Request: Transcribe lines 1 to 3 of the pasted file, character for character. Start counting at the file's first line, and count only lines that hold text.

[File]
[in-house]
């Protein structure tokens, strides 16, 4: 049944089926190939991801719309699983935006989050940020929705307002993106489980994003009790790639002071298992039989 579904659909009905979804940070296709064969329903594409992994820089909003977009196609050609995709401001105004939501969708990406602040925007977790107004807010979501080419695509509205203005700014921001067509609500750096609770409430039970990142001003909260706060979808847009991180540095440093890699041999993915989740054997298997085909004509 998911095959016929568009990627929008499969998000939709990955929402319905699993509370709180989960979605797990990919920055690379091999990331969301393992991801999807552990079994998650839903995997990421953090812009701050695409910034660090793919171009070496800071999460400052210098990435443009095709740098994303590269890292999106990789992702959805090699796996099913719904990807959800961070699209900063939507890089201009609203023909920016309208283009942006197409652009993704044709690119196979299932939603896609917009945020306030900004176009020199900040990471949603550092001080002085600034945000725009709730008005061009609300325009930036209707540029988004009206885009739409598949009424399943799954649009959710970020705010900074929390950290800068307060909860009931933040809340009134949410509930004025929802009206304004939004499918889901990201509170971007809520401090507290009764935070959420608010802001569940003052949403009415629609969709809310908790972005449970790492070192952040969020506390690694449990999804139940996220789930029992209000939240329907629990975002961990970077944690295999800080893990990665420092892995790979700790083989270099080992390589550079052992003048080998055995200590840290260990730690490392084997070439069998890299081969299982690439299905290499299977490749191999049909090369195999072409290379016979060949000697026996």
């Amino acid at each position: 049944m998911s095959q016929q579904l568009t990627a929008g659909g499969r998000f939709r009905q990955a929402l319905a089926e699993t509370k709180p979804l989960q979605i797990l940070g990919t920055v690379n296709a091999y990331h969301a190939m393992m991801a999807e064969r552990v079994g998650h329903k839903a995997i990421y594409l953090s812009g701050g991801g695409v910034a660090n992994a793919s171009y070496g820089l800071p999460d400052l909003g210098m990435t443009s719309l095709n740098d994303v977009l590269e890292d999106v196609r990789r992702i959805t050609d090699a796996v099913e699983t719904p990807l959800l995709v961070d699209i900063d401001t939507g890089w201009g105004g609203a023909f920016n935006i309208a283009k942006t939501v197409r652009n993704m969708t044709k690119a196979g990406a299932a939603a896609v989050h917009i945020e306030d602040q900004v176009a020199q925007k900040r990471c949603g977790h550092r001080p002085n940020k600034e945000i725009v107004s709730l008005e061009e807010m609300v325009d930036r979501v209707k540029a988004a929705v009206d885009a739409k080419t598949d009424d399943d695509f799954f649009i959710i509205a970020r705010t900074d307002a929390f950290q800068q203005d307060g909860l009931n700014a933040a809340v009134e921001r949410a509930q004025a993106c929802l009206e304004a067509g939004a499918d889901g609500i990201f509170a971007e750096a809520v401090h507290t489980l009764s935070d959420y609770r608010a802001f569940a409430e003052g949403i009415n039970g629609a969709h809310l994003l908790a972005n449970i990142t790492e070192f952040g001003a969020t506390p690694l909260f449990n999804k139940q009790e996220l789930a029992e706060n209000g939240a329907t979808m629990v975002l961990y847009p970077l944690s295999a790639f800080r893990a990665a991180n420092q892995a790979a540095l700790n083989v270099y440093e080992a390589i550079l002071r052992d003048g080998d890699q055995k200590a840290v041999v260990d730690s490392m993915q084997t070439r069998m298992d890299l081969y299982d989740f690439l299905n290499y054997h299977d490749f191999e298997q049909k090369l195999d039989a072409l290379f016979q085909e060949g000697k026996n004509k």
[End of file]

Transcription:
[in-house]
């Protein structure tokens, strides 16, 4: 049944089926190939991801719309699983935006989050940020929705307002993106489980994003009790790639002071298992039989 579904659909009905979804940070296709064969329903594409992994820089909003977009196609050609995709401001105004939501969708990406602040925007977790107004807010979501080419695509509205203005700014921001067509609500750096609770409430039970990142001003909260706060979808847009991180540095440093890699041999993915989740054997298997085909004509 998911095959016929568009990627929008499969998000939709990955929402319905699993509370709180989960979605797990990919920055690379091999990331969301393992991801999807552990079994998650839903995997990421953090812009701050695409910034660090793919171009070496800071999460400052210098990435443009095709740098994303590269890292999106990789992702959805090699796996099913719904990807959800961070699209900063939507890089201009609203023909920016309208283009942006197409652009993704044709690119196979299932939603896609917009945020306030900004176009020199900040990471949603550092001080002085600034945000725009709730008005061009609300325009930036209707540029988004009206885009739409598949009424399943799954649009959710970020705010900074929390950290800068307060909860009931933040809340009134949410509930004025929802009206304004939004499918889901990201509170971007809520401090507290009764935070959420608010802001569940003052949403009415629609969709809310908790972005449970790492070192952040969020506390690694449990999804139940996220789930029992209000939240329907629990975002961990970077944690295999800080893990990665420092892995790979700790083989270099080992390589550079052992003048080998055995200590840290260990730690490392084997070439069998890299081969299982690439299905290499299977490749191999049909090369195999072409290379016979060949000697026996």
């Amino acid at each position: 049944m998911s095959q016929q579904l568009t990627a929008g659909g499969r998000f939709r009905q990955a929402l319905a089926e699993t509370k709180p979804l989960q979605i797990l940070g990919t920055v690379n296709a091999y990331h969301a190939m393992m991801a999807e064969r552990v079994g998650h329903k839903a995997i990421y594409l953090s812009g701050g991801g695409v910034a660090n992994a793919s171009y070496g820089l800071p999460d400052l909003g210098m990435t443009s719309l095709n740098d994303v977009l590269e890292d999106v196609r990789r992702i959805t050609d090699a796996v099913e699983t719904p990807l959800l995709v961070d699209i900063d401001t939507g890089w201009g105004g609203a023909f920016n935006i309208a283009k942006t939501v197409r652009n993704m969708t044709k690119a196979g990406a299932a939603a896609v989050h917009i945020e306030d602040q900004v176009a020199q925007k900040r990471c949603g977790h550092r001080p002085n940020k600034e945000i725009v107004s709730l008005e061009e807010m609300v325009d930036r979501v209707k540029a988004a929705v009206d885009a739409k080419t598949d009424d399943d695509f799954f649009i959710i509205a970020r705010t900074d307002a929390f950290q800068q203005d307060g909860l009931n700014a933040a809340v009134e921001r949410a509930q004025a993106c929802l009206e304004a067509g939004a499918d889901g609500i990201f509170a971007e750096a809520v401090h507290t489980l009764s935070d959420y609770r608010a802001f569940a409430e003052g949403i009415n039970g629609a969709h809310l994003l908790a972005n449970i990142t790492e070192f952040g001003a969020t506390p690694l909260f449990n999804k139940q009790e996220l789930a029992e706060n209000g939240a329907t979808m629990v975002l961990y847009p970077l944690s295999a790639f800080r893990a990665a991180n420092q892995a790979a540095l700790n083989v270099y440093e080992a390589i550079l002071r052992d003048g080998d890699q055995k200590a840290v041999v260990d730690s490392m993915q084997t070439r069998m298992d890299l081969y299982d989740f690439l299905n290499y054997h299977d490749f191999e298997q049909k090369l195999d039989a072409l290379f016979q085909e060949g000697k026996n004509k």